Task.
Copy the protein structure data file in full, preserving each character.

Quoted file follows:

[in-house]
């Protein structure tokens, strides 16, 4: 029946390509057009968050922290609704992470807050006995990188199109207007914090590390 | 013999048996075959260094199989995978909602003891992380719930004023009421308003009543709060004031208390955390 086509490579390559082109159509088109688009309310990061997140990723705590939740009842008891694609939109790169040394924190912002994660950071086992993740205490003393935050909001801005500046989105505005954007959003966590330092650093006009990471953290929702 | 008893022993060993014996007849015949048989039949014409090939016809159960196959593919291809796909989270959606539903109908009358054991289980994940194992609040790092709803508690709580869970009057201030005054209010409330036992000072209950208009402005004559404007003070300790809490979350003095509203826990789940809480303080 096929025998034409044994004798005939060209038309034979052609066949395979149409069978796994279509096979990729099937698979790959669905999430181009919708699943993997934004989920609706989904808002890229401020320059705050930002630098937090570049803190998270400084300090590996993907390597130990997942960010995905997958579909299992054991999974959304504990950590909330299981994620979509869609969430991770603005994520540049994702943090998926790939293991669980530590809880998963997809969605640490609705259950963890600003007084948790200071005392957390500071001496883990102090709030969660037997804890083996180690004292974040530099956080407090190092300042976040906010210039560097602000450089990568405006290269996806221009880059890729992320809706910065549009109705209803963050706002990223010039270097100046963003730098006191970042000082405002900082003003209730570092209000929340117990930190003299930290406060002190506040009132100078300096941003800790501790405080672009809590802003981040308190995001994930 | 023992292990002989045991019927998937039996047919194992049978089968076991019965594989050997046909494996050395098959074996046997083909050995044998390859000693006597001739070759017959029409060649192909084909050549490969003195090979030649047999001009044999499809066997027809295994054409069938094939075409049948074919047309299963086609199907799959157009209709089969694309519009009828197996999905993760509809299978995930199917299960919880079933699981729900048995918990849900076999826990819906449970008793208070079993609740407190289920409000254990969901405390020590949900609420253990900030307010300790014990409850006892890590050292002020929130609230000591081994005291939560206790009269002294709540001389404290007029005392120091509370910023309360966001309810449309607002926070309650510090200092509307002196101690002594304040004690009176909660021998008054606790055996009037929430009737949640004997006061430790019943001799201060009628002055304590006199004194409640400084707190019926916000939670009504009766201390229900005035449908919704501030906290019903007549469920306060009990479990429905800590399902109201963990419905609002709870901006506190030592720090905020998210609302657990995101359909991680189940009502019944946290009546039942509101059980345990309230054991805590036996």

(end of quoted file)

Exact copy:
[in-house]
């Protein structure tokens, strides 16, 4: 029946390509057009968050922290609704992470807050006995990188199109207007914090590390 | 013999048996075959260094199989995978909602003891992380719930004023009421308003009543709060004031208390955390 086509490579390559082109159509088109688009309310990061997140990723705590939740009842008891694609939109790169040394924190912002994660950071086992993740205490003393935050909001801005500046989105505005954007959003966590330092650093006009990471953290929702 | 008893022993060993014996007849015949048989039949014409090939016809159960196959593919291809796909989270959606539903109908009358054991289980994940194992609040790092709803508690709580869970009057201030005054209010409330036992000072209950208009402005004559404007003070300790809490979350003095509203826990789940809480303080 096929025998034409044994004798005939060209038309034979052609066949395979149409069978796994279509096979990729099937698979790959669905999430181009919708699943993997934004989920609706989904808002890229401020320059705050930002630098937090570049803190998270400084300090590996993907390597130990997942960010995905997958579909299992054991999974959304504990950590909330299981994620979509869609969430991770603005994520540049994702943090998926790939293991669980530590809880998963997809969605640490609705259950963890600003007084948790200071005392957390500071001496883990102090709030969660037997804890083996180690004292974040530099956080407090190092300042976040906010210039560097602000450089990568405006290269996806221009880059890729992320809706910065549009109705209803963050706002990223010039270097100046963003730098006191970042000082405002900082003003209730570092209000929340117990930190003299930290406060002190506040009132100078300096941003800790501790405080672009809590802003981040308190995001994930 | 023992292990002989045991019927998937039996047919194992049978089968076991019965594989050997046909494996050395098959074996046997083909050995044998390859000693006597001739070759017959029409060649192909084909050549490969003195090979030649047999001009044999499809066997027809295994054409069938094939075409049948074919047309299963086609199907799959157009209709089969694309519009009828197996999905993760509809299978995930199917299960919880079933699981729900048995918990849900076999826990819906449970008793208070079993609740407190289920409000254990969901405390020590949900609420253990900030307010300790014990409850006892890590050292002020929130609230000591081994005291939560206790009269002294709540001389404290007029005392120091509370910023309360966001309810449309607002926070309650510090200092509307002196101690002594304040004690009176909660021998008054606790055996009037929430009737949640004997006061430790019943001799201060009628002055304590006199004194409640400084707190019926916000939670009504009766201390229900005035449908919704501030906290019903007549469920306060009990479990429905800590399902109201963990419905609002709870901006506190030592720090905020998210609302657990995101359909991680189940009502019944946290009546039942509101059980345990309230054991805590036996």